“On a desktop, with a simple eye movement you can track across the entire screen, but when you move that onto a TV 10 feet away,  it’s a really uncomfortable experience,” says Mann. “So it’s important that when the player is choosing to concentrate for information, they’re not having to zigzag across the screen to try and find it. So when you’re moving around the screen, let’s keep your focus in the centre, when you’re interacting with things, let’s keep the focus in one area, when you get notifications let’s focus on another, then have something that brings that attention back to centre, so you’re making the flow as smooth as possible.”

Some people may be surprised to hear that there won’t be keyboard-and-mouse support, despite modern consoles supporting the feature, but rebuilding the UI required a completely different technology stack. “The game would not currently work with the PC UI if we could put it back in, since the UI was tightly entangled with the logic of the game,” Mann tells me. “It does go beyond design too. From a technical point of view, the way the PC UI was created runs very slow on console architecture, it runs great on PC, but it was an area that had a lot of room for console optimisation.”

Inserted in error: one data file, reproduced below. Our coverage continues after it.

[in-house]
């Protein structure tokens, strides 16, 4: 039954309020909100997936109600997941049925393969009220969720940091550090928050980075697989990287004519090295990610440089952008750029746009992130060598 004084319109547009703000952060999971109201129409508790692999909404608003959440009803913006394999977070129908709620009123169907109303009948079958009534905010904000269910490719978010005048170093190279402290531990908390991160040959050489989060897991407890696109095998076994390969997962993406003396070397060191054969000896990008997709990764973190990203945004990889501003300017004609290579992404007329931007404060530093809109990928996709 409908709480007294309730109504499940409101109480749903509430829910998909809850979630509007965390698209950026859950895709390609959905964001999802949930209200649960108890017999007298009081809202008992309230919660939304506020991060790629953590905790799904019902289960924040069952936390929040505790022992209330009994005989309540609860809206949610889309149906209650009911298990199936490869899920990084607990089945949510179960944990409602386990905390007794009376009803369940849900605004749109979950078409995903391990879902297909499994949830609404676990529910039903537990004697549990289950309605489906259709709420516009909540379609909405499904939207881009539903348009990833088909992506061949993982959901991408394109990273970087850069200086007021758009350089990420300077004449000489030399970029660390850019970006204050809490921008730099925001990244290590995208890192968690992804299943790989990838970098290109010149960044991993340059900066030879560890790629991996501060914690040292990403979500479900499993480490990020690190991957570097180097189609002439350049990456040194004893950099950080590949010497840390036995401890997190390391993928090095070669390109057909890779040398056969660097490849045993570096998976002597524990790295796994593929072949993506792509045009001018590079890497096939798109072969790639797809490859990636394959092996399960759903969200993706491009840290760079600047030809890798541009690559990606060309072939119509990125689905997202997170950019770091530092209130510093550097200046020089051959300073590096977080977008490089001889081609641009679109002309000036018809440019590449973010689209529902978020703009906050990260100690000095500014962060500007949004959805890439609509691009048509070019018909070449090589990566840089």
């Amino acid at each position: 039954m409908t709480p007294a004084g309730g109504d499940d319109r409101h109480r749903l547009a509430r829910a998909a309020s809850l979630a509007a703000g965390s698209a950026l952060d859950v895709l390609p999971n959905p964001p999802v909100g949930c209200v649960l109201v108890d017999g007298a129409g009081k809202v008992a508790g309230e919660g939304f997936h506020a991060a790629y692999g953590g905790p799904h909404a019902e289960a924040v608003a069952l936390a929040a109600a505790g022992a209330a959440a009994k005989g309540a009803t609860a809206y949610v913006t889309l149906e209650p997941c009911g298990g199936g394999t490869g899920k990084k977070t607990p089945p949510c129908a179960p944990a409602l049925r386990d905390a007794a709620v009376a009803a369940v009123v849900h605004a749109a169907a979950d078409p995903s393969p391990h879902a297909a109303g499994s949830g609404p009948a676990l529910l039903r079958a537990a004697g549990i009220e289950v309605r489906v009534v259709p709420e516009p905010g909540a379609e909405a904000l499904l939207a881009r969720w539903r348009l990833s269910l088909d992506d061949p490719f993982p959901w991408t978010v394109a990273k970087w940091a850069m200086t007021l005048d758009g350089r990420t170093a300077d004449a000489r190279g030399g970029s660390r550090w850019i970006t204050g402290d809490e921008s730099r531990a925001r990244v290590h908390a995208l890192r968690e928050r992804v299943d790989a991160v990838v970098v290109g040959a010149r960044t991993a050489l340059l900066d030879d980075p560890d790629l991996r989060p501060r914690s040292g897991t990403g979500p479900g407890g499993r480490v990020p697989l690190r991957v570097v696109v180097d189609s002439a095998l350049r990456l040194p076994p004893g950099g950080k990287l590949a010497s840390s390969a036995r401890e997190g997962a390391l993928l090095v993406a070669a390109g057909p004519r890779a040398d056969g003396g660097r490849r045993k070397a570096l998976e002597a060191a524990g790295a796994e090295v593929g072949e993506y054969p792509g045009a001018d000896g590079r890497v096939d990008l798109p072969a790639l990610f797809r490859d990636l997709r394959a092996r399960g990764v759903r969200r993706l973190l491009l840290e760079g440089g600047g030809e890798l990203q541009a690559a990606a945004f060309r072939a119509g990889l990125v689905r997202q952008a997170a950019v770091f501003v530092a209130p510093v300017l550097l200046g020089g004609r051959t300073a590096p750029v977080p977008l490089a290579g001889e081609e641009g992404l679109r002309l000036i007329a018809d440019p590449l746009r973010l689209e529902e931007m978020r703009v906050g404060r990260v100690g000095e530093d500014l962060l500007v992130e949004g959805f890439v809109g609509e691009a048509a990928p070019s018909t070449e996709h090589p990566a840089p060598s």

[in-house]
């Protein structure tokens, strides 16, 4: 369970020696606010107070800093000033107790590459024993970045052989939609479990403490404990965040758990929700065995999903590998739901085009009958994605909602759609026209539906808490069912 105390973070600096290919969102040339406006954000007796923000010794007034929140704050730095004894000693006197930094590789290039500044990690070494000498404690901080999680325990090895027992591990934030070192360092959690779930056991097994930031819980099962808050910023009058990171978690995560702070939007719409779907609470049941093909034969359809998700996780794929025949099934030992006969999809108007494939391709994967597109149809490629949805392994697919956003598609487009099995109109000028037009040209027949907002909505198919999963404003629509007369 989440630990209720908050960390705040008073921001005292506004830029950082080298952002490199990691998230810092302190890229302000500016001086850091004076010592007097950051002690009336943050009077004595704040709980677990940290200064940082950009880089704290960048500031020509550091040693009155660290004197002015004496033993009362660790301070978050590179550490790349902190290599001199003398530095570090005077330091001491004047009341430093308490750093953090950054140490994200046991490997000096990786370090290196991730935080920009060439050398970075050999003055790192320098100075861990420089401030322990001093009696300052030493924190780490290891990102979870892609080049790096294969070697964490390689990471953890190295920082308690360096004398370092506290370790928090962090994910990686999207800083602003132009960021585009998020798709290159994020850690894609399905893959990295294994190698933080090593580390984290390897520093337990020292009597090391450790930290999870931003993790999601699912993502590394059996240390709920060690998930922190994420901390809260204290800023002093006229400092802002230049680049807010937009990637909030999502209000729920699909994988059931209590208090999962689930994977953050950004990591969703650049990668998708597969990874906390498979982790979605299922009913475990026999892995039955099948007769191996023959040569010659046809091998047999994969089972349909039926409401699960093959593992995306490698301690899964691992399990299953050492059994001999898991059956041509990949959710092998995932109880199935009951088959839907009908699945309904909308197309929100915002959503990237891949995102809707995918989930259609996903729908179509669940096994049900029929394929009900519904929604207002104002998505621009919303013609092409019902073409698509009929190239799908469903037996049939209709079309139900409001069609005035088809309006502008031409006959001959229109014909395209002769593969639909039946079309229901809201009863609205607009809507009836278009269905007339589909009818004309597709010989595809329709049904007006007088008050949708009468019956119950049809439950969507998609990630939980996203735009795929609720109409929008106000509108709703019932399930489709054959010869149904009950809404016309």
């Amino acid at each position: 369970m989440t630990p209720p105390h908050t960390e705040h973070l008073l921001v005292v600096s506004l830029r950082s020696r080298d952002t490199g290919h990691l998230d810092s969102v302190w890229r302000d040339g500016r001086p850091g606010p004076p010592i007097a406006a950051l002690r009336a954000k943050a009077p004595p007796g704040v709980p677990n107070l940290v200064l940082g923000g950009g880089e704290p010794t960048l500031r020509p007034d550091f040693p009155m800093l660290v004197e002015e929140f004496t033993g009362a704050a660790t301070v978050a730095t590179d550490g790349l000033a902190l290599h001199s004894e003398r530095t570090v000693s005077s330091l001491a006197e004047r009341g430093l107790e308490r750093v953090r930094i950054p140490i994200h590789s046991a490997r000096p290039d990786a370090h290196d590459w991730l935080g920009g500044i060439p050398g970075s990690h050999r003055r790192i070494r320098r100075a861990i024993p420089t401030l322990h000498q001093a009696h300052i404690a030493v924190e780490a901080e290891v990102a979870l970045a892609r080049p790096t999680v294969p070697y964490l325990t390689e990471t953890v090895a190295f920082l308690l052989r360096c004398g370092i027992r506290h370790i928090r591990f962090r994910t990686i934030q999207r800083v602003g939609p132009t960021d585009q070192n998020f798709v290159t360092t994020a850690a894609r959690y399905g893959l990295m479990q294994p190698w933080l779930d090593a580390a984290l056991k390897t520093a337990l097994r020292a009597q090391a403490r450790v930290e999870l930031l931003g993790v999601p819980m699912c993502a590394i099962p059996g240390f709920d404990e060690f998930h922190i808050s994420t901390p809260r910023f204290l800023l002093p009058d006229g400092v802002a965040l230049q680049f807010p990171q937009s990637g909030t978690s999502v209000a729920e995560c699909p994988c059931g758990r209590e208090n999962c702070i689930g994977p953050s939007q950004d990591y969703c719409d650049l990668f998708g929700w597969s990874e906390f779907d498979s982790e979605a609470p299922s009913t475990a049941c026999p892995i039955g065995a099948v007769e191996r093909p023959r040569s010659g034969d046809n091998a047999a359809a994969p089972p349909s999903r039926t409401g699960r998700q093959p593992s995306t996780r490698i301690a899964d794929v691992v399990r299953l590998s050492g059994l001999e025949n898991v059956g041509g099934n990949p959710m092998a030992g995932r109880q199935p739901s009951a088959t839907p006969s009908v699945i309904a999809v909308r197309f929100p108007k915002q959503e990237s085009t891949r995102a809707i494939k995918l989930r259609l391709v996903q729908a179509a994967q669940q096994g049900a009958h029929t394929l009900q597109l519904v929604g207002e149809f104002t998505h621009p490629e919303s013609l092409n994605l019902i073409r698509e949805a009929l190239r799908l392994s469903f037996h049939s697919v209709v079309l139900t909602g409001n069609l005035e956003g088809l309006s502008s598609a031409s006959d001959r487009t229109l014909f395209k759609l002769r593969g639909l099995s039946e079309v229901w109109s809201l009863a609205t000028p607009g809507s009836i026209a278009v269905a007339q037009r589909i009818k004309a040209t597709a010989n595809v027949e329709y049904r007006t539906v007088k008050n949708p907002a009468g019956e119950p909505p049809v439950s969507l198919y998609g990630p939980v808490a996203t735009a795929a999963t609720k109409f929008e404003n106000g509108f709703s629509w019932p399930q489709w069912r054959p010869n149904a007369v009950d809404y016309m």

As has been the case ever since the game first entered Early Access back in 2013, the developers will be listening closely to the community, and adapting as the game begins a new journey. RimWorld: Console Edition will be coming to PS4 and Xbox One (and PS5 and Xbox Series via backwards-compatibility) on July 29. It’s a new frontier not only for the game itself, but for games of this genre, as it prepares to colonise a series of consoles that until a few years ago would’ve been deemed inhabitable for this particular species.

Originals
Robert Zak

Robert is Lead Features Editor at DualShockers, arriving at the DS royal court after six years of freelancing for sites like PC Gamer, VG247, Kotaku, Rock Paper Shotgun, and more. Enjoys immersive sims and emergent stories, and has crowbarred more mods into games than Gordon Freeman has crowbarred headcrabs.